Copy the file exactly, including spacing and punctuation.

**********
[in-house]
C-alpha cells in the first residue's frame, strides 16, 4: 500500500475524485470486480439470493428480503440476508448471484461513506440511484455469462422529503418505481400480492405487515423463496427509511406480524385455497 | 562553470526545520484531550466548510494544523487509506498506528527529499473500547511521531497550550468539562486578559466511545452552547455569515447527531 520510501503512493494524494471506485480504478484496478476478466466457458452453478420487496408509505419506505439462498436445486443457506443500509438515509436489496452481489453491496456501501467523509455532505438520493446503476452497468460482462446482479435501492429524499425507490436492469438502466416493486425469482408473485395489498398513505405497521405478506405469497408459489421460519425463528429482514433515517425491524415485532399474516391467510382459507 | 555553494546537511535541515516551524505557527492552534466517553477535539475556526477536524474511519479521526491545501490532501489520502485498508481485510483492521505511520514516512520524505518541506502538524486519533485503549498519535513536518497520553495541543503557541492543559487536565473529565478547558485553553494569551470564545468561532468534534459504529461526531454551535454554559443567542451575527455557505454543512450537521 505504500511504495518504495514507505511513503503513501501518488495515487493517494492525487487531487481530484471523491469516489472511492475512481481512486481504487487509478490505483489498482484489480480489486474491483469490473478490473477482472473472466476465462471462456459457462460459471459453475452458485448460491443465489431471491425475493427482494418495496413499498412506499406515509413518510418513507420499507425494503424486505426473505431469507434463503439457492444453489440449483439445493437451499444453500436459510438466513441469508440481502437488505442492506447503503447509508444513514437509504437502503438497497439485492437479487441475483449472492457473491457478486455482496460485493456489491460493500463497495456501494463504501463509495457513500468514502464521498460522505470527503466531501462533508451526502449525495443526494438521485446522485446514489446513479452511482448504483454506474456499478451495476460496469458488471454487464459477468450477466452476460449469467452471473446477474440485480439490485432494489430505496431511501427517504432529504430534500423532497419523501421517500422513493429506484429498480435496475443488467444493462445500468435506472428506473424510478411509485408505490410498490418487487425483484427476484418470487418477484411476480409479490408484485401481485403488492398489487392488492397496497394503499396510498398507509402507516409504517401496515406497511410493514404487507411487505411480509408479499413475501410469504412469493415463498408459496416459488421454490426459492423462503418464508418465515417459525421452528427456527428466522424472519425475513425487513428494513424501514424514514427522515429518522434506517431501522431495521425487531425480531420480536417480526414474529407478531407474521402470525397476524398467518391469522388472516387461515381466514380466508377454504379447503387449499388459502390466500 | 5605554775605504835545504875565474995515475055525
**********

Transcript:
[in-house]
C-alpha cells in the first residue's frame, strides 16, 4: 500500500475524485470486480439470493428480503440476508448471484461513506440511484455469462422529503418505481400480492405487515423463496427509511406480524385455497 | 562553470526545520484531550466548510494544523487509506498506528527529499473500547511521531497550550468539562486578559466511545452552547455569515447527531 520510501503512493494524494471506485480504478484496478476478466466457458452453478420487496408509505419506505439462498436445486443457506443500509438515509436489496452481489453491496456501501467523509455532505438520493446503476452497468460482462446482479435501492429524499425507490436492469438502466416493486425469482408473485395489498398513505405497521405478506405469497408459489421460519425463528429482514433515517425491524415485532399474516391467510382459507 | 555553494546537511535541515516551524505557527492552534466517553477535539475556526477536524474511519479521526491545501490532501489520502485498508481485510483492521505511520514516512520524505518541506502538524486519533485503549498519535513536518497520553495541543503557541492543559487536565473529565478547558485553553494569551470564545468561532468534534459504529461526531454551535454554559443567542451575527455557505454543512450537521 505504500511504495518504495514507505511513503503513501501518488495515487493517494492525487487531487481530484471523491469516489472511492475512481481512486481504487487509478490505483489498482484489480480489486474491483469490473478490473477482472473472466476465462471462456459457462460459471459453475452458485448460491443465489431471491425475493427482494418495496413499498412506499406515509413518510418513507420499507425494503424486505426473505431469507434463503439457492444453489440449483439445493437451499444453500436459510438466513441469508440481502437488505442492506447503503447509508444513514437509504437502503438497497439485492437479487441475483449472492457473491457478486455482496460485493456489491460493500463497495456501494463504501463509495457513500468514502464521498460522505470527503466531501462533508451526502449525495443526494438521485446522485446514489446513479452511482448504483454506474456499478451495476460496469458488471454487464459477468450477466452476460449469467452471473446477474440485480439490485432494489430505496431511501427517504432529504430534500423532497419523501421517500422513493429506484429498480435496475443488467444493462445500468435506472428506473424510478411509485408505490410498490418487487425483484427476484418470487418477484411476480409479490408484485401481485403488492398489487392488492397496497394503499396510498398507509402507516409504517401496515406497511410493514404487507411487505411480509408479499413475501410469504412469493415463498408459496416459488421454490426459492423462503418464508418465515417459525421452528427456527428466522424472519425475513425487513428494513424501514424514514427522515429518522434506517431501522431495521425487531425480531420480536417480526414474529407478531407474521402470525397476524398467518391469522388472516387461515381466514380466508377454504379447503387449499388459502390466500 | 5605554775605504835545504875565474995515475055525